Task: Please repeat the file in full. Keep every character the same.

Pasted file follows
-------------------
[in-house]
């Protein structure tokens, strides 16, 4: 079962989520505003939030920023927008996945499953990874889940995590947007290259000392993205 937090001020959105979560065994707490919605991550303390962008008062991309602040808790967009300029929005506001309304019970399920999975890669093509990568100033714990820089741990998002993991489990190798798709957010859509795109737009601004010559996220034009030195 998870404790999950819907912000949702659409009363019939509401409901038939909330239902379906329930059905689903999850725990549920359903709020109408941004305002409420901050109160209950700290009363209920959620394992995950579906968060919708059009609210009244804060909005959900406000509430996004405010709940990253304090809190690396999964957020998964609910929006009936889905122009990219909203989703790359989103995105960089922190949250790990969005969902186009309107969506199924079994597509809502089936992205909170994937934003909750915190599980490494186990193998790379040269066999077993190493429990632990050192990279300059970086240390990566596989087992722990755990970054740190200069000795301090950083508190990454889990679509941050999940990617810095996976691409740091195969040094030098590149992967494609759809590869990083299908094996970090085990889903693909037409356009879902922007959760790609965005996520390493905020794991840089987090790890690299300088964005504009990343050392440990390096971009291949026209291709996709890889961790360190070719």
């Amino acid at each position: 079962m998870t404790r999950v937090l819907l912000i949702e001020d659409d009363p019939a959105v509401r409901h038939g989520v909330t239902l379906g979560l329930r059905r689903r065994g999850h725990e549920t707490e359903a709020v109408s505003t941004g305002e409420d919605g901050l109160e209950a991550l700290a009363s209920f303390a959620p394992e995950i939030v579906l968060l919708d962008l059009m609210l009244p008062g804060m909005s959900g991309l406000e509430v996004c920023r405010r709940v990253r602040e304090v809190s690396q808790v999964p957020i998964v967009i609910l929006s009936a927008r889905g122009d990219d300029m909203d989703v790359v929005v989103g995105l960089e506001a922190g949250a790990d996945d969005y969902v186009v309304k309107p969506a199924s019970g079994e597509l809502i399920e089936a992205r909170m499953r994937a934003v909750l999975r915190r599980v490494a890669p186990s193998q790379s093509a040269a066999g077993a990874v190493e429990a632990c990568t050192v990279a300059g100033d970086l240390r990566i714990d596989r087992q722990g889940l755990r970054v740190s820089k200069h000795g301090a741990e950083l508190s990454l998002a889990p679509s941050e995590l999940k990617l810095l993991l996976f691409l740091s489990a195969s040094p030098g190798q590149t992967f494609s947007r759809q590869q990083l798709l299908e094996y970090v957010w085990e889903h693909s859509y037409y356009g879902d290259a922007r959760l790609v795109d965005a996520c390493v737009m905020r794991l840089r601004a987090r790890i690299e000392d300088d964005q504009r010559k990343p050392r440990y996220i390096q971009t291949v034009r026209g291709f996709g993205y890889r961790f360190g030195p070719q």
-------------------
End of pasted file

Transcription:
[in-house]
């Protein structure tokens, strides 16, 4: 079962989520505003939030920023927008996945499953990874889940995590947007290259000392993205 937090001020959105979560065994707490919605991550303390962008008062991309602040808790967009300029929005506001309304019970399920999975890669093509990568100033714990820089741990998002993991489990190798798709957010859509795109737009601004010559996220034009030195 998870404790999950819907912000949702659409009363019939509401409901038939909330239902379906329930059905689903999850725990549920359903709020109408941004305002409420901050109160209950700290009363209920959620394992995950579906968060919708059009609210009244804060909005959900406000509430996004405010709940990253304090809190690396999964957020998964609910929006009936889905122009990219909203989703790359989103995105960089922190949250790990969005969902186009309107969506199924079994597509809502089936992205909170994937934003909750915190599980490494186990193998790379040269066999077993190493429990632990050192990279300059970086240390990566596989087992722990755990970054740190200069000795301090950083508190990454889990679509941050999940990617810095996976691409740091195969040094030098590149992967494609759809590869990083299908094996970090085990889903693909037409356009879902922007959760790609965005996520390493905020794991840089987090790890690299300088964005504009990343050392440990390096971009291949026209291709996709890889961790360190070719």
């Amino acid at each position: 079962m998870t404790r999950v937090l819907l912000i949702e001020d659409d009363p019939a959105v509401r409901h038939g989520v909330t239902l379906g979560l329930r059905r689903r065994g999850h725990e549920t707490e359903a709020v109408s505003t941004g305002e409420d919605g901050l109160e209950a991550l700290a009363s209920f303390a959620p394992e995950i939030v579906l968060l919708d962008l059009m609210l009244p008062g804060m909005s959900g991309l406000e509430v996004c920023r405010r709940v990253r602040e304090v809190s690396q808790v999964p957020i998964v967009i609910l929006s009936a927008r889905g122009d990219d300029m909203d989703v790359v929005v989103g995105l960089e506001a922190g949250a790990d996945d969005y969902v186009v309304k309107p969506a199924s019970g079994e597509l809502i399920e089936a992205r909170m499953r994937a934003v909750l999975r915190r599980v490494a890669p186990s193998q790379s093509a040269a066999g077993a990874v190493e429990a632990c990568t050192v990279a300059g100033d970086l240390r990566i714990d596989r087992q722990g889940l755990r970054v740190s820089k200069h000795g301090a741990e950083l508190s990454l998002a889990p679509s941050e995590l999940k990617l810095l993991l996976f691409l740091s489990a195969s040094p030098g190798q590149t992967f494609s947007r759809q590869q990083l798709l299908e094996y970090v957010w085990e889903h693909s859509y037409y356009g879902d290259a922007r959760l790609v795109d965005a996520c390493v737009m905020r794991l840089r601004a987090r790890i690299e000392d300088d964005q504009r010559k990343p050392r440990y996220i390096q971009t291949v034009r026209g291709f996709g993205y890889r961790f360190g030195p070719q």